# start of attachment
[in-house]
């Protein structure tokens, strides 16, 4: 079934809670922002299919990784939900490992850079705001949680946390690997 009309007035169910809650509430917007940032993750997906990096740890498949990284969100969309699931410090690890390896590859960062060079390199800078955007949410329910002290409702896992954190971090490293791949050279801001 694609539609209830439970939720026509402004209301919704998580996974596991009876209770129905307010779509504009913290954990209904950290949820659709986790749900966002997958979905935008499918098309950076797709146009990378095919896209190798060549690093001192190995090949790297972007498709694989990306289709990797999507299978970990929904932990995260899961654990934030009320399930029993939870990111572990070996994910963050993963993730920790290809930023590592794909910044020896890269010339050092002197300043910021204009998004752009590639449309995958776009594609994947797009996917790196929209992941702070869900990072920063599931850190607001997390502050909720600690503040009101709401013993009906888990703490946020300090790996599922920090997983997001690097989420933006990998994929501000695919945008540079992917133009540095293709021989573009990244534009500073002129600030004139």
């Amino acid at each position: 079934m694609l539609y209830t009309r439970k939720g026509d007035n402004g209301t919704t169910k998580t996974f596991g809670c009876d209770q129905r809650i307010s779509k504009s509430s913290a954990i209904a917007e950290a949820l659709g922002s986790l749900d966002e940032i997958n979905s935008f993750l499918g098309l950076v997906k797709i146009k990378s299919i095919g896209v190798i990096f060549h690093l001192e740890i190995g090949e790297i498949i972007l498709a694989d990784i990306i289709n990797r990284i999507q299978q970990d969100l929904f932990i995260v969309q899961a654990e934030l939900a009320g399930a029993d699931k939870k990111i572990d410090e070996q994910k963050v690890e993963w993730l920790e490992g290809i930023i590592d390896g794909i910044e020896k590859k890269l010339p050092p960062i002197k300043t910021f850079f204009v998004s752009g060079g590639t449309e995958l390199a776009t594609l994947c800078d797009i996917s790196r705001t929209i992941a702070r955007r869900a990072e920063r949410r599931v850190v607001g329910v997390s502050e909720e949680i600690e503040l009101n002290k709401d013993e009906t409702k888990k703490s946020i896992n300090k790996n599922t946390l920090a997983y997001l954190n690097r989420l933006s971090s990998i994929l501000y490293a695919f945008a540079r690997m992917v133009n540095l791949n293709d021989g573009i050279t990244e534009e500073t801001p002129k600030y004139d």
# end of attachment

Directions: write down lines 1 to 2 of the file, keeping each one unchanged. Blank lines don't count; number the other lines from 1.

[in-house]
């Protein structure tokens, strides 16, 4: 079934809670922002299919990784939900490992850079705001949680946390690997 009309007035169910809650509430917007940032993750997906990096740890498949990284969100969309699931410090690890390896590859960062060079390199800078955007949410329910002290409702896992954190971090490293791949050279801001 694609539609209830439970939720026509402004209301919704998580996974596991009876209770129905307010779509504009913290954990209904950290949820659709986790749900966002997958979905935008499918098309950076797709146009990378095919896209190798060549690093001192190995090949790297972007498709694989990306289709990797999507299978970990929904932990995260899961654990934030009320399930029993939870990111572990070996994910963050993963993730920790290809930023590592794909910044020896890269010339050092002197300043910021204009998004752009590639449309995958776009594609994947797009996917790196929209992941702070869900990072920063599931850190607001997390502050909720600690503040009101709401013993009906888990703490946020300090790996599922920090997983997001690097989420933006990998994929501000695919945008540079992917133009540095293709021989573009990244534009500073002129600030004139």